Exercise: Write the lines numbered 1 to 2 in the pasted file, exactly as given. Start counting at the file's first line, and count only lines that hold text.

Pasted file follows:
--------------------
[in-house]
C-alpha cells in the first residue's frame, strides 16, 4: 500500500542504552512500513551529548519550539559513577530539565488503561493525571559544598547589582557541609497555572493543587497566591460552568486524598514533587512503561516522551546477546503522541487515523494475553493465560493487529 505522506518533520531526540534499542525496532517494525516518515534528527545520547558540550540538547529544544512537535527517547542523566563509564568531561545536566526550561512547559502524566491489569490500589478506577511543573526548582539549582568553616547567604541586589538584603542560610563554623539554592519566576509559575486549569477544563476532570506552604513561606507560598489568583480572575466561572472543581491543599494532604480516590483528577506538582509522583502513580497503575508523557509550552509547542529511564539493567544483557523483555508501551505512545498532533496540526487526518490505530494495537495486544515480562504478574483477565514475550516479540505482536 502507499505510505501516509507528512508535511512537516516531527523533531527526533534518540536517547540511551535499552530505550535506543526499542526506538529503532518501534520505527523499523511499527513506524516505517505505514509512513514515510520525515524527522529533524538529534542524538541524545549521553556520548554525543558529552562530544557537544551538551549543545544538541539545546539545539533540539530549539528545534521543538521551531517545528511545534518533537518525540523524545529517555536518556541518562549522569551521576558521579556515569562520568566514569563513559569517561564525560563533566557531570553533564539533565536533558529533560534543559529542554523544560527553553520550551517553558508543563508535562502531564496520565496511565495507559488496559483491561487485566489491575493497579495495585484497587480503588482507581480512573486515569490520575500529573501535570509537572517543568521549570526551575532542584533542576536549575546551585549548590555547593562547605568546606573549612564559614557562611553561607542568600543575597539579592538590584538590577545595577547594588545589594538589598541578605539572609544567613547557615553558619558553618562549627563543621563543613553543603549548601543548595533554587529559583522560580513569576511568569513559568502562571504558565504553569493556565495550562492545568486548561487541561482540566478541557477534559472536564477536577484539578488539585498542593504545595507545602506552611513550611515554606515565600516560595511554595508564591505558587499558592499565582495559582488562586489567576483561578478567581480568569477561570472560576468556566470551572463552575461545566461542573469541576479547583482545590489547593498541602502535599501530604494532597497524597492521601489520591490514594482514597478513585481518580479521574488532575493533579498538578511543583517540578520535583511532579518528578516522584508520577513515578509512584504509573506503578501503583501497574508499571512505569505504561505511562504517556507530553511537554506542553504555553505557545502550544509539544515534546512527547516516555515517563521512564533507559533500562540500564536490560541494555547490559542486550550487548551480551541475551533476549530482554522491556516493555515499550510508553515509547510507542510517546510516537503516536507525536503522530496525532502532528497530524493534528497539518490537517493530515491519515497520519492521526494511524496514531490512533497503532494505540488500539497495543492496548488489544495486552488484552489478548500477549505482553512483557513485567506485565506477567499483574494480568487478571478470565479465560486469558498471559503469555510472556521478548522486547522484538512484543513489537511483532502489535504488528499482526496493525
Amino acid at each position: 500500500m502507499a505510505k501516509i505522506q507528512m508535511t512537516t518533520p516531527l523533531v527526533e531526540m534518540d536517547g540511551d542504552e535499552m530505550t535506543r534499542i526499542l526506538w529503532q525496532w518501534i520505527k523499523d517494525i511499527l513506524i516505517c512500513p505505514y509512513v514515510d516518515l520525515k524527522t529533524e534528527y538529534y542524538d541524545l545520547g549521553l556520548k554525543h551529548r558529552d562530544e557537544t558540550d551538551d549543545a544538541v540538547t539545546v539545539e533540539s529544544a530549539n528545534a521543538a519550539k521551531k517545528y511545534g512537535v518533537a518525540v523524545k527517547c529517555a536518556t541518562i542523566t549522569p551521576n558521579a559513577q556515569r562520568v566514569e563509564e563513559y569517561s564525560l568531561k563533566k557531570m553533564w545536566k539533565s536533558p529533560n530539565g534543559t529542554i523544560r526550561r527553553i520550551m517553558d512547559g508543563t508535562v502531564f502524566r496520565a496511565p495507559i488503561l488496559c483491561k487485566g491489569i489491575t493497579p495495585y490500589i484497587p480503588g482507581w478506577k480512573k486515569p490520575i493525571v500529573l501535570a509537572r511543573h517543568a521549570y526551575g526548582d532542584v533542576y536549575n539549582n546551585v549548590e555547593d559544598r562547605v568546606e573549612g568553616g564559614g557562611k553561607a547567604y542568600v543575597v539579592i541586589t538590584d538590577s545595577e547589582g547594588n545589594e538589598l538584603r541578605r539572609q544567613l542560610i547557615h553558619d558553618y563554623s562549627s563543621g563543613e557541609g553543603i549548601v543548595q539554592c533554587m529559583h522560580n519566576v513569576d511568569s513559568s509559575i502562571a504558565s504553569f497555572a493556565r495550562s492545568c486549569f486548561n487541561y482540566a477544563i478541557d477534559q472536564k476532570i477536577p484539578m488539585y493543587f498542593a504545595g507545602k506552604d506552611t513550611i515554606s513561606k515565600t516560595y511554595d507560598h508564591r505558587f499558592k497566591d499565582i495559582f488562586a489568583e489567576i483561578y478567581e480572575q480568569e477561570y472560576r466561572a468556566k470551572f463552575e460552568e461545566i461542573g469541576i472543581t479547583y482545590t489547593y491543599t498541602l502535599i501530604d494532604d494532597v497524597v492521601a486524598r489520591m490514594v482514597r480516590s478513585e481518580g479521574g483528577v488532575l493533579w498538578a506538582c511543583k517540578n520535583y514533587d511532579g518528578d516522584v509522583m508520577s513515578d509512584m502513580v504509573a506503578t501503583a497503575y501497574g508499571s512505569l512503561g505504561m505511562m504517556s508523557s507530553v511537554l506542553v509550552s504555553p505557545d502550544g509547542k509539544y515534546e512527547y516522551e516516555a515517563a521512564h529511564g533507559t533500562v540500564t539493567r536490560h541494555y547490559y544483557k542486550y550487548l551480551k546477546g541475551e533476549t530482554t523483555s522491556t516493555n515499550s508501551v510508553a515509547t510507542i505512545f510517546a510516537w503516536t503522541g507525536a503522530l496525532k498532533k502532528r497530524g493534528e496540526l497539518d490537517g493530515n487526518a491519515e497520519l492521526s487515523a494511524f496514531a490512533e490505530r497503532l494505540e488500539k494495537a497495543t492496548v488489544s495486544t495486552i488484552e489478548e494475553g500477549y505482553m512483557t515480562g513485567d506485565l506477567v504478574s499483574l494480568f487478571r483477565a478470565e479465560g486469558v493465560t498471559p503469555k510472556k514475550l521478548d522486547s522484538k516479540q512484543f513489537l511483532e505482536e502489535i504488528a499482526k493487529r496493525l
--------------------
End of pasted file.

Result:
[in-house]
C-alpha cells in the first residue's frame, strides 16, 4: 500500500542504552512500513551529548519550539559513577530539565488503561493525571559544598547589582557541609497555572493543587497566591460552568486524598514533587512503561516522551546477546503522541487515523494475553493465560493487529 505522506518533520531526540534499542525496532517494525516518515534528527545520547558540550540538547529544544512537535527517547542523566563509564568531561545536566526550561512547559502524566491489569490500589478506577511543573526548582539549582568553616547567604541586589538584603542560610563554623539554592519566576509559575486549569477544563476532570506552604513561606507560598489568583480572575466561572472543581491543599494532604480516590483528577506538582509522583502513580497503575508523557509550552509547542529511564539493567544483557523483555508501551505512545498532533496540526487526518490505530494495537495486544515480562504478574483477565514475550516479540505482536 502507499505510505501516509507528512508535511512537516516531527523533531527526533534518540536517547540511551535499552530505550535506543526499542526506538529503532518501534520505527523499523511499527513506524516505517505505514509512513514515510520525515524527522529533524538529534542524538541524545549521553556520548554525543558529552562530544557537544551538551549543545544538541539545546539545539533540539530549539528545534521543538521551531517545528511545534518533537518525540523524545529517555536518556541518562549522569551521576558521579556515569562520568566514569563513559569517561564525560563533566557531570553533564539533565536533558529533560534543559529542554523544560527553553520550551517553558508543563508535562502531564496520565496511565495507559488496559483491561487485566489491575493497579495495585484497587480503588482507581480512573486515569490520575500529573501535570509537572517543568521549570526551575532542584533542576536549575546551585549548590555547593562547605568546606573549612564559614557562611553561607542568600543575597539579592538590584538590577545595577547594588545589594538589598541578605539572609544567613547557615553558619558553618562549627563543621563543613553543603549548601543548595533554587529559583522560580513569576511568569513559568502562571504558565504553569493556565495550562492545568486548561487541561482540566478541557477534559472536564477536577484539578488539585498542593504545595507545602506552611513550611515554606515565600516560595511554595508564591505558587499558592499565582495559582488562586489567576483561578478567581480568569477561570472560576468556566470551572463552575461545566461542573469541576479547583482545590489547593498541602502535599501530604494532597497524597492521601489520591490514594482514597478513585481518580479521574488532575493533579498538578511543583517540578520535583511532579518528578516522584508520577513515578509512584504509573506503578501503583501497574508499571512505569505504561505511562504517556507530553511537554506542553504555553505557545502550544509539544515534546512527547516516555515517563521512564533507559533500562540500564536490560541494555547490559542486550550487548551480551541475551533476549530482554522491556516493555515499550510508553515509547510507542510517546510516537503516536507525536503522530496525532502532528497530524493534528497539518490537517493530515491519515497520519492521526494511524496514531490512533497503532494505540488500539497495543492496548488489544495486552488484552489478548500477549505482553512483557513485567506485565506477567499483574494480568487478571478470565479465560486469558498471559503469555510472556521478548522486547522484538512484543513489537511483532502489535504488528499482526496493525